Environmental scanning

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Environmental scanning is one of the essential component of the global environmental analysis. Environmental monitoring, environmental forecasting and environmental assessment complete the global environmental analysis. The global environment refers to the macro environment which comprises industries, markets, companies, clients and competitors. Consequently, there exist corresponding analyses on the micro-level. Suppliers, customers and competitors representing the micro environment of a company are analyzed within the industry analysis.[1]

Environmental scanning can be defined as ‘the study and interpretation of the political, economic, social and technological events and trends which influence a business, an industry or even a total market’.[2] The factors which need to be considered for environmental scanning are events, trends, issues and expectations of the different interest groups. Issues are often forerunners of trend breaks. A trend break could be a value shift in society, a technological innovation that might be permanent or a paradigm change. Issues are less deep-seated and can be 'a temporary short-lived reaction to a social phenomenon'.[3] A trend can be defined as an ‘environmental phenomenon that has adopted a structural character’.[4][improper synthesis?]

Macro environment[edit]

There are a number of common approaches how the external factors, which are mentioned in the definition of Kroon and which describe the macro environment, can be identified and examined. These factors indirectly affect the organization but cannot be controlled by it. One approach could be the PEST analysis. PEST stands for political, economic, social and technological. Two more factors, the environmental and legal factor, are defined within the PESTEL analysis (or PESTLE analysis).

The segmentation of the macro environment according to the six presented factors of the PESTEL analysis is the starting point of the global environmental analysis.

PESTEL analysis[edit]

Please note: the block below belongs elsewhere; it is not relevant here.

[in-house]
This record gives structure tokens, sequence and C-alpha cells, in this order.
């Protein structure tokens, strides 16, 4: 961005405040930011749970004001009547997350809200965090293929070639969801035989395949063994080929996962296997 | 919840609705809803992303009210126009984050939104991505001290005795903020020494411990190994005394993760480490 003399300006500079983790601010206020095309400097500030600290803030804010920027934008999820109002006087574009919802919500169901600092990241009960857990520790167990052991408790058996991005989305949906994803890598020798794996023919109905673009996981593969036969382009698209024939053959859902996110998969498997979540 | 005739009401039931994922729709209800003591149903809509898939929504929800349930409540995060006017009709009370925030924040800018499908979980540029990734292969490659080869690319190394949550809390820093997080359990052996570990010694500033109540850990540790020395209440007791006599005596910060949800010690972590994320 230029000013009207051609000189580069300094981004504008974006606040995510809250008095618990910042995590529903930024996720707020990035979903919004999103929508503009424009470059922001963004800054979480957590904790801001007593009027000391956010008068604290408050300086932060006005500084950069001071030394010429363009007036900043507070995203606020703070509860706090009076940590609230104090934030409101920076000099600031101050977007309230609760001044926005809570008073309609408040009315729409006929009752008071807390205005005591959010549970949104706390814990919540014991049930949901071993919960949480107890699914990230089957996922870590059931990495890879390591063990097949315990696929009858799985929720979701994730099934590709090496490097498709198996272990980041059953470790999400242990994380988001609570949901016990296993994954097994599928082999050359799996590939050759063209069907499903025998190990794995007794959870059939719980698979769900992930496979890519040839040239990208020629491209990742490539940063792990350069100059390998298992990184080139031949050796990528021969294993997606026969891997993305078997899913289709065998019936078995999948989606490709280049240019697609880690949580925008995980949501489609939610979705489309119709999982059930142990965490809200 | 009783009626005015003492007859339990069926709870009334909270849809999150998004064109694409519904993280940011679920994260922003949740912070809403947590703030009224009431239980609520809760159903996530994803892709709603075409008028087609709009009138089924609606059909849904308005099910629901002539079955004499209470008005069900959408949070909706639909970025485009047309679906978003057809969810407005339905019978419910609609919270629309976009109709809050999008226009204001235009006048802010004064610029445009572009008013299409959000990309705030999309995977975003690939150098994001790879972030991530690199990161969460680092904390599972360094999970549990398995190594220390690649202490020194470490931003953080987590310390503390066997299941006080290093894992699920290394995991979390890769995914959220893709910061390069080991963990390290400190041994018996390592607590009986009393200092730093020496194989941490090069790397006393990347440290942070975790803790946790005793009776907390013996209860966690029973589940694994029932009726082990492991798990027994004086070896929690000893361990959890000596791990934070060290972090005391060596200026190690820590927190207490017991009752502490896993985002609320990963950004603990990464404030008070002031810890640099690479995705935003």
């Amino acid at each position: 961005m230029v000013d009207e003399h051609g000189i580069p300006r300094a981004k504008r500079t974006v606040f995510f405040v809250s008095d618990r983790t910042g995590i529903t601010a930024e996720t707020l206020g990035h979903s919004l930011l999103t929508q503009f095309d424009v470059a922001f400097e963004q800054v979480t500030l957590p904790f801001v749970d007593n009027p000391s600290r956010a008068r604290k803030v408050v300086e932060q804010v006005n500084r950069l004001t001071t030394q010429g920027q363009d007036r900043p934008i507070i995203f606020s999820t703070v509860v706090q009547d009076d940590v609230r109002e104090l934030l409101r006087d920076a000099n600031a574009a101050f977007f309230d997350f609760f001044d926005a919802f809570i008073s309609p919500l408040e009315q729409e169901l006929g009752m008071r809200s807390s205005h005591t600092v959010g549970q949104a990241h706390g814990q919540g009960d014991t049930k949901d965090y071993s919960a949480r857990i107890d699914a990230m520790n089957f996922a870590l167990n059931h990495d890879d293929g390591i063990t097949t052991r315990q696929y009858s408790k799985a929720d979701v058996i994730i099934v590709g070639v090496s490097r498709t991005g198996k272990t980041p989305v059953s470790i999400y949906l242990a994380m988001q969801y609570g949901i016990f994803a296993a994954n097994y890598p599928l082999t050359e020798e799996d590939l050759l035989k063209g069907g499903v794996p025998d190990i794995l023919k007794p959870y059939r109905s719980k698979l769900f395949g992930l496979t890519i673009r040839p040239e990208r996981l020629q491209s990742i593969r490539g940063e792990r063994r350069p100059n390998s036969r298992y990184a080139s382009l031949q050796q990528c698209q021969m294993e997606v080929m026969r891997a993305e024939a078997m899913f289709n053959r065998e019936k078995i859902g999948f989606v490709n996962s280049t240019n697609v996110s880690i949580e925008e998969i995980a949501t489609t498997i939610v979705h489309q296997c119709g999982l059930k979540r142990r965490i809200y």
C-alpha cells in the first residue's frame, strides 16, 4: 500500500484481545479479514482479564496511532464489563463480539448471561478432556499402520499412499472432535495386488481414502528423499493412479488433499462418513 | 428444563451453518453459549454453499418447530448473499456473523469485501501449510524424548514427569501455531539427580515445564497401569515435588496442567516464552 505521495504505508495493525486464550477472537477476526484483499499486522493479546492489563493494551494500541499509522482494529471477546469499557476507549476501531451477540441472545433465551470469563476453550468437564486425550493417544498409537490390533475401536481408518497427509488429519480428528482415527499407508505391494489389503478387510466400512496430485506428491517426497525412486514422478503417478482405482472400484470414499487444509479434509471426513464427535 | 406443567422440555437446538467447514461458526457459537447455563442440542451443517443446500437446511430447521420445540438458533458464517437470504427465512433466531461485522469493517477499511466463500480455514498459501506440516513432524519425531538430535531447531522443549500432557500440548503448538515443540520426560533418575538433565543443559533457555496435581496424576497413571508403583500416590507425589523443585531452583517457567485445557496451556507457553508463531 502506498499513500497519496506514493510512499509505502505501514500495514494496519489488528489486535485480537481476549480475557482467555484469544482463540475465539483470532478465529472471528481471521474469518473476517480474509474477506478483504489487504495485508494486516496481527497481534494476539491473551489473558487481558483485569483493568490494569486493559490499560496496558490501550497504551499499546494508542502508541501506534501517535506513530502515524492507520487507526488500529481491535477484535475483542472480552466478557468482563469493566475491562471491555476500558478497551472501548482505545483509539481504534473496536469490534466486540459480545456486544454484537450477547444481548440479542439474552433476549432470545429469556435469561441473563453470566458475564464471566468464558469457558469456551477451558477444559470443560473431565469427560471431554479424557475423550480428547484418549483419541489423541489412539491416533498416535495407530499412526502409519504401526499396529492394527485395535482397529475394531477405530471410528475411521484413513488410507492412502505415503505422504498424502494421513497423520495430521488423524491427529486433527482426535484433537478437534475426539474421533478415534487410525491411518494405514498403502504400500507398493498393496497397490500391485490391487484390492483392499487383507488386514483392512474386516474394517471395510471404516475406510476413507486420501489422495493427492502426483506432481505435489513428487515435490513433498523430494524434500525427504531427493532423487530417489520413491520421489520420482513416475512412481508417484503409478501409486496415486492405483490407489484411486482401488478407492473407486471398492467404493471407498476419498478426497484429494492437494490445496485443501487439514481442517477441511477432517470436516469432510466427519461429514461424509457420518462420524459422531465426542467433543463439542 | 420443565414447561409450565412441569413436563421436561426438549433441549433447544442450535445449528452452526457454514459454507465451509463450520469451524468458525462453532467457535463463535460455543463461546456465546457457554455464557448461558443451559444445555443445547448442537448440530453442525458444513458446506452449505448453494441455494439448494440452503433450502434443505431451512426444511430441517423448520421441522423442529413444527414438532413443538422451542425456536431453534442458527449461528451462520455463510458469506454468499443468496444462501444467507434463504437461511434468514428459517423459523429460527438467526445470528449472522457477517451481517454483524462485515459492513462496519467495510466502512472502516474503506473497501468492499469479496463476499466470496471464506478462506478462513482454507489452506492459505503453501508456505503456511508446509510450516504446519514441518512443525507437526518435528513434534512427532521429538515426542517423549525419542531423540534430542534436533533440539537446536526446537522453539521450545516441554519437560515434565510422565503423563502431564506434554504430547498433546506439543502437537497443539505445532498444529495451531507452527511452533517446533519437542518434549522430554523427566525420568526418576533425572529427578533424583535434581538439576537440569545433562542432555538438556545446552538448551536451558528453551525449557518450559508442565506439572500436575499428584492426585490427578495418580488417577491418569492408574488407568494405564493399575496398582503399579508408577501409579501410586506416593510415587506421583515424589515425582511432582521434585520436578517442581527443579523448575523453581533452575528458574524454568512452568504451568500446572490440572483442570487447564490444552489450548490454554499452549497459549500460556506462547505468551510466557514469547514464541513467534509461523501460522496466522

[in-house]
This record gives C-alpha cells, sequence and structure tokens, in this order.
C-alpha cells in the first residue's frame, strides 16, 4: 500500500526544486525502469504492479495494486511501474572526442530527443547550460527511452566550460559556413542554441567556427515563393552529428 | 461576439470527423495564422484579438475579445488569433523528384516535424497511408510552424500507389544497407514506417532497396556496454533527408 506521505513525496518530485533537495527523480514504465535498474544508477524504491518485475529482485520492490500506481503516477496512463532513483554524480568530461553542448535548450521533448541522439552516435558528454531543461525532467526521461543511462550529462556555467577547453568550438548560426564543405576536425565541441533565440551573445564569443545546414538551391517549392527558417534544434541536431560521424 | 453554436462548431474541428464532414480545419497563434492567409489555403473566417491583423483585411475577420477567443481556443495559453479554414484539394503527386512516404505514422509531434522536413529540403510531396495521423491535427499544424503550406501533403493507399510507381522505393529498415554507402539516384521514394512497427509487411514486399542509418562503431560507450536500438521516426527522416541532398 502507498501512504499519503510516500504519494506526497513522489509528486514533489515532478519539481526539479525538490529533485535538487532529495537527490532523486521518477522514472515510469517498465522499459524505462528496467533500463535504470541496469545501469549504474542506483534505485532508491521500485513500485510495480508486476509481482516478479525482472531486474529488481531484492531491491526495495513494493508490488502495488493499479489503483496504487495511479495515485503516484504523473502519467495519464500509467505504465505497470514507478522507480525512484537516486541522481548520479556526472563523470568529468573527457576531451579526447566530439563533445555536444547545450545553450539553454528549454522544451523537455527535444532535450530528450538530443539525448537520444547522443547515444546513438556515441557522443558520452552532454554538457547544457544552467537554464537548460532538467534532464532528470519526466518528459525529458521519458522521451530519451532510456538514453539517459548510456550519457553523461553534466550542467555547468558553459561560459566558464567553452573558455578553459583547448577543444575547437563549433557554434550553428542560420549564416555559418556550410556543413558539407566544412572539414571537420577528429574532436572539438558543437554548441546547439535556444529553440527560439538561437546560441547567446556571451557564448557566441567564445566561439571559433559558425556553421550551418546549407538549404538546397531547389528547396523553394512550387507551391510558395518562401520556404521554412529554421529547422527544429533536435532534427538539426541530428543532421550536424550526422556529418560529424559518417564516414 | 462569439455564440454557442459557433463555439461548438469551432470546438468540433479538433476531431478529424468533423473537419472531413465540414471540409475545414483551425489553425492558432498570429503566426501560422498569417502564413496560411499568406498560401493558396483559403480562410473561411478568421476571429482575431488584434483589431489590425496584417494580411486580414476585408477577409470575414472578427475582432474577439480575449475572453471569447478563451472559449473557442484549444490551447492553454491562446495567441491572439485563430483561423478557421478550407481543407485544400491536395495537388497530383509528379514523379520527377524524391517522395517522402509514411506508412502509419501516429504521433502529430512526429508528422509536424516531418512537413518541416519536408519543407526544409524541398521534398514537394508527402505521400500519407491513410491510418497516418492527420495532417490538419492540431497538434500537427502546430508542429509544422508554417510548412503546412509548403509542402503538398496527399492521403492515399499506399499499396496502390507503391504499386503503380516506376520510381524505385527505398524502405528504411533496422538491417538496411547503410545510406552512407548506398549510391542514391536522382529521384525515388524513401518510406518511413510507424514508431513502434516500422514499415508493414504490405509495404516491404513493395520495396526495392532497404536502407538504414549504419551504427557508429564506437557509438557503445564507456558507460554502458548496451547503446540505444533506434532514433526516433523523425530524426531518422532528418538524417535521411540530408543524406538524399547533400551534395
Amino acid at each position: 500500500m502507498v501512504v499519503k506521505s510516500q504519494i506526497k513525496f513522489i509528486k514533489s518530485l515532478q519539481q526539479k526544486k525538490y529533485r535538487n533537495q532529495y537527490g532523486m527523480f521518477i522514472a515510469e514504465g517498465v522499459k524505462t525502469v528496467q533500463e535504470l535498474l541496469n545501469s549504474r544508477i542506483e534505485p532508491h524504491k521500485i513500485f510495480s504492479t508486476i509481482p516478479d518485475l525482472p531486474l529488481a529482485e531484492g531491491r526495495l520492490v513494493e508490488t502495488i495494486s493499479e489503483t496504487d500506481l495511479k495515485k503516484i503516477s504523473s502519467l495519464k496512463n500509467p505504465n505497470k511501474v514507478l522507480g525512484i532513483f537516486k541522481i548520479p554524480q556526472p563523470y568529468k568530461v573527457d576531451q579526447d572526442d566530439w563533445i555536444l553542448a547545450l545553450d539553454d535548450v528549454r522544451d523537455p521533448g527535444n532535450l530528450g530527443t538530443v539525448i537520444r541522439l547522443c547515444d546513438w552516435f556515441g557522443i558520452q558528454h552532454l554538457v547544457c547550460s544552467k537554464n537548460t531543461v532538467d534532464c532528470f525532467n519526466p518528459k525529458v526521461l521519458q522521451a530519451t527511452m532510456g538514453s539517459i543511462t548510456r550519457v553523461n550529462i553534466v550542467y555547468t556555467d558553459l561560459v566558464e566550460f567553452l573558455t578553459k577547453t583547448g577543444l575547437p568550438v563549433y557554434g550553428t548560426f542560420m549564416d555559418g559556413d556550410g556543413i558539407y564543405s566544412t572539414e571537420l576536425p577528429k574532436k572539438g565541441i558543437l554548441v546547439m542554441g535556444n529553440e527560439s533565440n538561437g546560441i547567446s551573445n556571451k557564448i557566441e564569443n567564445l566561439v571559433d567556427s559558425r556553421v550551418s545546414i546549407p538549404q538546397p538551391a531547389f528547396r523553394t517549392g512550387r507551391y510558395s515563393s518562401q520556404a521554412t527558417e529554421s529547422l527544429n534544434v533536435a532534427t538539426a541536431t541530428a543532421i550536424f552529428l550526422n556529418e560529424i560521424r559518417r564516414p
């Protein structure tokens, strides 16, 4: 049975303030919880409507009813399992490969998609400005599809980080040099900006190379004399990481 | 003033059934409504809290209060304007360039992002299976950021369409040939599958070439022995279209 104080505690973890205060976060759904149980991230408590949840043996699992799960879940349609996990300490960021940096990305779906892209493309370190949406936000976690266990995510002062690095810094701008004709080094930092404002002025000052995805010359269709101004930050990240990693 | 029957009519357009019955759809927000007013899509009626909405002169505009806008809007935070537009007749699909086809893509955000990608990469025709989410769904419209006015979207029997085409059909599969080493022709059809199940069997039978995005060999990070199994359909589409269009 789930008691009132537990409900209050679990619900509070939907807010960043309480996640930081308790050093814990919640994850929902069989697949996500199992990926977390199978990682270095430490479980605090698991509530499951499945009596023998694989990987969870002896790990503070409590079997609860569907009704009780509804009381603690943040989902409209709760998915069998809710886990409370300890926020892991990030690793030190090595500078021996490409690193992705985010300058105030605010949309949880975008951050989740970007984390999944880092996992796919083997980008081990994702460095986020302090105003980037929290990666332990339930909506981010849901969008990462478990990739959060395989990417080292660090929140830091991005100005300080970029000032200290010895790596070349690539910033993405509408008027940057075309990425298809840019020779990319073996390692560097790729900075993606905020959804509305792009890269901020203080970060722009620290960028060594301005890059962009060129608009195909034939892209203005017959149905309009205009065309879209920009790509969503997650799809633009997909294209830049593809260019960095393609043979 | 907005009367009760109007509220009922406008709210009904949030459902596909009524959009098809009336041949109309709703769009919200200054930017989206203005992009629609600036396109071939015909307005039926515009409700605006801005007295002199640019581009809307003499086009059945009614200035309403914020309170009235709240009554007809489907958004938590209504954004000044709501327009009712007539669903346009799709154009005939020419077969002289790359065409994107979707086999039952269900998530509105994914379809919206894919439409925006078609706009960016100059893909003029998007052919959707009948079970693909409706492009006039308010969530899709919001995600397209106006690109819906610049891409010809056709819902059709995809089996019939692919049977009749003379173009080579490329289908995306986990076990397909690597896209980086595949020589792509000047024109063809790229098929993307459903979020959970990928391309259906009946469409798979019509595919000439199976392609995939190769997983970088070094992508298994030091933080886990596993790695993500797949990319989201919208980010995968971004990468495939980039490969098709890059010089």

The six environmental factors of the PESTEL analysis are the following:

Political factors[edit]

  • Taxation Policy
  • Trade regulations
  • Governmental stability
  • Unemployment Policy, etc.

Economical factors[edit]

  • Interest rate
  • Inflation rate
  • Growth in spending power
  • Rate of people in a pensionable age
  • Recession or Boom
  • Customer liquidations
  • Balances of Sharing


  • Values, beliefs
  • language
  • religion
  • education
  • literacy
  • time orientation
  • lifestyle

Technological factors[edit]

  • Internet
  • E-commerce
  • Social Media
  • Electronic Media
  • Research and Development
  • Rate of technological change

Environmental factors[edit]

  • Competitive advantage
  • Waste disposal
  • Energy consumption
  • Pollution monitoring, etc.

Legal factors[edit]

  • employment law
  • Health and safety
  • Product safety
  • Advertising regulations
  • Product labeling
  • labor laws etc.[5]


The meso-level is settled between the macro- and the micro-level. This field deals with the design of the specific environment of the enterprises. It is of decisive importance that the layout of the physical infrastructure (transport, communication and power distribution systems) and of the sector policies, especially of the education, research and technology policy, are oriented towards competitiveness. In addition, the design of the trade policy and systems of rules (for example: environmental norms and technical safety standards), which contributes to the development of national advantages of competition, is relevant. Like on the micro-level, on the meso-level new patterns of organisation and steering must be developed. The state shall give impulses and mediate between enterprises, associations, science and intermediate institutions. "The design of locations becomes like that a continuous process on the basis of the efforts of enterprises, science and state as well as of the determined cooperation of private and public agents"

See also[edit]


  1. ^ Dillerup, R., Stoi, R. (2006), "Unternehmensführung",Vahlen, p. 179 et seq.; p. 187 et seq.
  2. ^ Kroon, J. (1995), "General Management" (2nd Edition), Pearson South Africa, p. 76
  3. ^ Kroon,J. (1995), "General Management" (2nd Edition), Pearson South Africa, p. 76
  4. ^ Kroon, J. (1995), "General Management" (2nd Edition), Pearson South Africa, p. 76
  5. ^ Jeffs, C. (2008), "Strategic Management", SAGE Publications Ltd., p. 29 et seq.